Control of oil, water at issue in Burma peace talks

Seven of Burma's hold-out ethnic rebel armies formed a new committee this week to prepare collective talks with the government in anticipation of the next round of peace negotiations. Participating groups in what is now being called the "Northern Alliance" were the Kachin Independence Organization/Kachin Independence Army (KIO/KIA), Arakan Army (AA), Myanmar National Democratic Alliance Army (MNDAA), Ta'ang National Liberation Army (TNLA), Shan State Progress Party/Shan State Army (SSPP/SSA), National Democratic Alliance Army-Eastern Shan State (NDAA-ESS), and the United Wa State Army (UWSA). The meeting was held in Pangkham, administrative capital of the UWSA-controlled territory. After eight other northern ethnic armies have signed peace deals in recent years, these groups remain officialy at war with the Tatmadaw, the government's armed forces.

The government, under de facto leader Aung San Suu Kyi, held the first round of nationwide peace talks, known as the 21st-century Panglong Conference, last August, in an effort to finally end the northern insurgencies. But the government has twice postponed the second round of talks originally scheduled for February, amid renewed fighting in the north. (Mizzima, April 20; RFA, April 19)

As the rebels prepared for talks, President U Htin Kyaw was arriving in China, where he is to discuss a potential deal on the Myitsone Dam—a controversial Beijing-backed mega-project that could be an obstacle to peace in northern Burma. Until recently, China had been pressing for completion of the 6,000-megawatt project, despite widespread opposition within Burma, which effectively forced the government to suspend work in 2011. Now, Beijing is discussing alternative options with Burma, including developing a number of smaller hydro projects and securing access to a seaport at the Kyaukpyu Special Economic Zone in Rakhine state as compensation for shelving the Myitsone project. A terminal for a new Chinese-controlled oil pipeline linking Burma's north to Kyaukpyu is also foreseen.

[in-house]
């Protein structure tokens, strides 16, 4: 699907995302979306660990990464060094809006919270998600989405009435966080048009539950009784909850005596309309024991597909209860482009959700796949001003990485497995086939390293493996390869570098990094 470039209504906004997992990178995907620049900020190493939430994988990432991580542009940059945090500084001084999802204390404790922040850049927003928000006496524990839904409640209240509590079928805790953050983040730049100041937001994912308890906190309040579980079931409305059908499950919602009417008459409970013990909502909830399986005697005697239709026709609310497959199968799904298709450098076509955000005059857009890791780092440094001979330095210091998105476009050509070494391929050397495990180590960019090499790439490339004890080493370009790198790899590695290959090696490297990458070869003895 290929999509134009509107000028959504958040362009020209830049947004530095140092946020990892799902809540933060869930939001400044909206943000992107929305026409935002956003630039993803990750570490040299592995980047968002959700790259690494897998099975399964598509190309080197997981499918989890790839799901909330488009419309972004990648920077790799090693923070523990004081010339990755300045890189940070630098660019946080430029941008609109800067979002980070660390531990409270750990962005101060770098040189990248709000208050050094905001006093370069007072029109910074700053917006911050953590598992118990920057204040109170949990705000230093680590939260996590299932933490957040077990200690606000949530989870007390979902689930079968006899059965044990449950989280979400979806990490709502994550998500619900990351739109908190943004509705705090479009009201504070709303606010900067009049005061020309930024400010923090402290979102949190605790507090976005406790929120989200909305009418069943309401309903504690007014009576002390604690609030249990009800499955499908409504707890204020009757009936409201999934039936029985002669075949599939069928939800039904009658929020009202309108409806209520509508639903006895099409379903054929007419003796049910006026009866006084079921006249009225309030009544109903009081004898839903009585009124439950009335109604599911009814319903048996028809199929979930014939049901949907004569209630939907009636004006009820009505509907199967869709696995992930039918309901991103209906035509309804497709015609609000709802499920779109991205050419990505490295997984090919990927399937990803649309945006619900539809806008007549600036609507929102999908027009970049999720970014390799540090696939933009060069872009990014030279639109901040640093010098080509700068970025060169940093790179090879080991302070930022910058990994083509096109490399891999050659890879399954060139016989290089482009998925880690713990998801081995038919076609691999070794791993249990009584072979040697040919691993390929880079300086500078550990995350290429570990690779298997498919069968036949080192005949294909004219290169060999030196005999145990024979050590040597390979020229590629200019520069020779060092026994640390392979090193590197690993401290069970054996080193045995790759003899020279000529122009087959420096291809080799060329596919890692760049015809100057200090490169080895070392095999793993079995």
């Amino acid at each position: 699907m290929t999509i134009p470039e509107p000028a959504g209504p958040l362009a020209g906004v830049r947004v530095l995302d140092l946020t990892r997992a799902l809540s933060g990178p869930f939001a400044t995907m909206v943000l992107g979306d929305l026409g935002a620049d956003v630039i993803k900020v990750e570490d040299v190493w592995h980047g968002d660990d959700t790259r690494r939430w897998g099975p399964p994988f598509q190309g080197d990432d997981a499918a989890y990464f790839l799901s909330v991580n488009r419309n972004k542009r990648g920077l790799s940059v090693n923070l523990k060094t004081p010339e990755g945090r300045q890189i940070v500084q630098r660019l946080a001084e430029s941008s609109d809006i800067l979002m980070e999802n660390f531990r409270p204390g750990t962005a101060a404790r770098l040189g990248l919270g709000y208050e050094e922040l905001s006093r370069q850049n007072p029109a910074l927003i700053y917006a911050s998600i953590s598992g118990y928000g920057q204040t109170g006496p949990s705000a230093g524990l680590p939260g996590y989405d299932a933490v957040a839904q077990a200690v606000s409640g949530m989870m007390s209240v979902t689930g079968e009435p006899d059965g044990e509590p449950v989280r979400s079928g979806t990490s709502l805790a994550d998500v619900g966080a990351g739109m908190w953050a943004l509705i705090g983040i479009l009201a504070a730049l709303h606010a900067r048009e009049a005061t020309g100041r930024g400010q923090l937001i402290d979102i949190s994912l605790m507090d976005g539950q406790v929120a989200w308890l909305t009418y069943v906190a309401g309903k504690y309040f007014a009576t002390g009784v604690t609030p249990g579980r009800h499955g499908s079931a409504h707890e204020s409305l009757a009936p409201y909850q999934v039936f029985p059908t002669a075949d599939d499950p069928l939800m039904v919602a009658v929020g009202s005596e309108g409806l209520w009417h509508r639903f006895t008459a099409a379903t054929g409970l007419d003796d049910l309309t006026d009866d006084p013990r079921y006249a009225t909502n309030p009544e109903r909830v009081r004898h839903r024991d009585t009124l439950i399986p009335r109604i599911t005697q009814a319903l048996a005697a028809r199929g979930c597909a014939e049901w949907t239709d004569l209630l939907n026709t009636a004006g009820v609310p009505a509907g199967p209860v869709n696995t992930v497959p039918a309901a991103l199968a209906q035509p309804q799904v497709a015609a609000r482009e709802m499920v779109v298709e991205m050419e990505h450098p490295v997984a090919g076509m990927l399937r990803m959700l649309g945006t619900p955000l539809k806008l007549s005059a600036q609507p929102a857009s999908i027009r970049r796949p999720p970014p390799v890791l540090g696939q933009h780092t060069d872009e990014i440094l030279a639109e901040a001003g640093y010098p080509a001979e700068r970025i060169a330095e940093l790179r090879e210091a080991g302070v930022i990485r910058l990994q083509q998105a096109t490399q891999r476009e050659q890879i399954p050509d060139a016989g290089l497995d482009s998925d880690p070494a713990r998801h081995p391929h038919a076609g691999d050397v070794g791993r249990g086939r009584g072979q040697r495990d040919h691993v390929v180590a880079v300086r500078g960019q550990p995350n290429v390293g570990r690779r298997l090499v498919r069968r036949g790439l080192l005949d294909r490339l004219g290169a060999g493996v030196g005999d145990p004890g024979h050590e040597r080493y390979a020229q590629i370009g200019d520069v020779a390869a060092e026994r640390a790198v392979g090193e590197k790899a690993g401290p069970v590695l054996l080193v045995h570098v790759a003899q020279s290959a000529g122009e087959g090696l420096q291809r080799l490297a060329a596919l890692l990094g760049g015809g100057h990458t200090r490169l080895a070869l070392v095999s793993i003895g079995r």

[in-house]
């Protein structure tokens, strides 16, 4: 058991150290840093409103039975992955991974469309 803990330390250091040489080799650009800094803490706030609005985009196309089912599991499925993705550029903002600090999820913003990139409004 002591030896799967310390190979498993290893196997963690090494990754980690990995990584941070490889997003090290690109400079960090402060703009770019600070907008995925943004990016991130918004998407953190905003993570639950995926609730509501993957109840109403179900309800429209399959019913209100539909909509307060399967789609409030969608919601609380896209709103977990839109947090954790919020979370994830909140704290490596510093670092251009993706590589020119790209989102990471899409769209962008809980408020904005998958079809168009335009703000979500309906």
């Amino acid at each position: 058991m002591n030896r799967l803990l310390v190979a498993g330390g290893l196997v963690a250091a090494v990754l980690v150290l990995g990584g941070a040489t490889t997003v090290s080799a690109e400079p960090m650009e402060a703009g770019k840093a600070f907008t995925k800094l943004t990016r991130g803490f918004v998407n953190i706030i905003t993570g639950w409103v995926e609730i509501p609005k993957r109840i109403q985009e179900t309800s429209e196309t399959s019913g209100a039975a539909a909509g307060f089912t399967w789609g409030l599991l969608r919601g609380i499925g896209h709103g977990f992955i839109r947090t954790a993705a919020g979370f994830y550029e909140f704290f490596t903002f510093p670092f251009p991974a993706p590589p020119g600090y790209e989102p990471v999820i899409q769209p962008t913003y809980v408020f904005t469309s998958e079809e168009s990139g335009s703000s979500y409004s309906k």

Less officially, China also has a hand in timber and mineral interests in northern Burma, which operate with varying degrees of legality in the conflict zones. In 2014, Global Witness found that the black market jade empire in Burma's north could be worth up to $31 billion—equal to nearly half Burma's legal gross domestic product.

This runaway exploitation is already taking a toll on the watershed of the Irrawaddy River, where the Myitsone project is planned. The mothballed dam project would impose limits on downstream flows of the Irrawaddy, which communities rely on for rice production. The coming weeks will determine whether China will accept abandoning of the project in exchange for greater access to northern Burma's resources, and whether the region's rebel armies will accept a bigger Chinese footprint in the resource sector as the price of ending the Myitsone project. Outrage over oil exploitation by US companies in the 1990s helped fuel the region's ethnic insurgencies in the first place. (Foreign Policy, April 18; Reuters, April 6; Mizzima, April 12; China Daily, April 11; NYT, March 31; International Rivers briefing)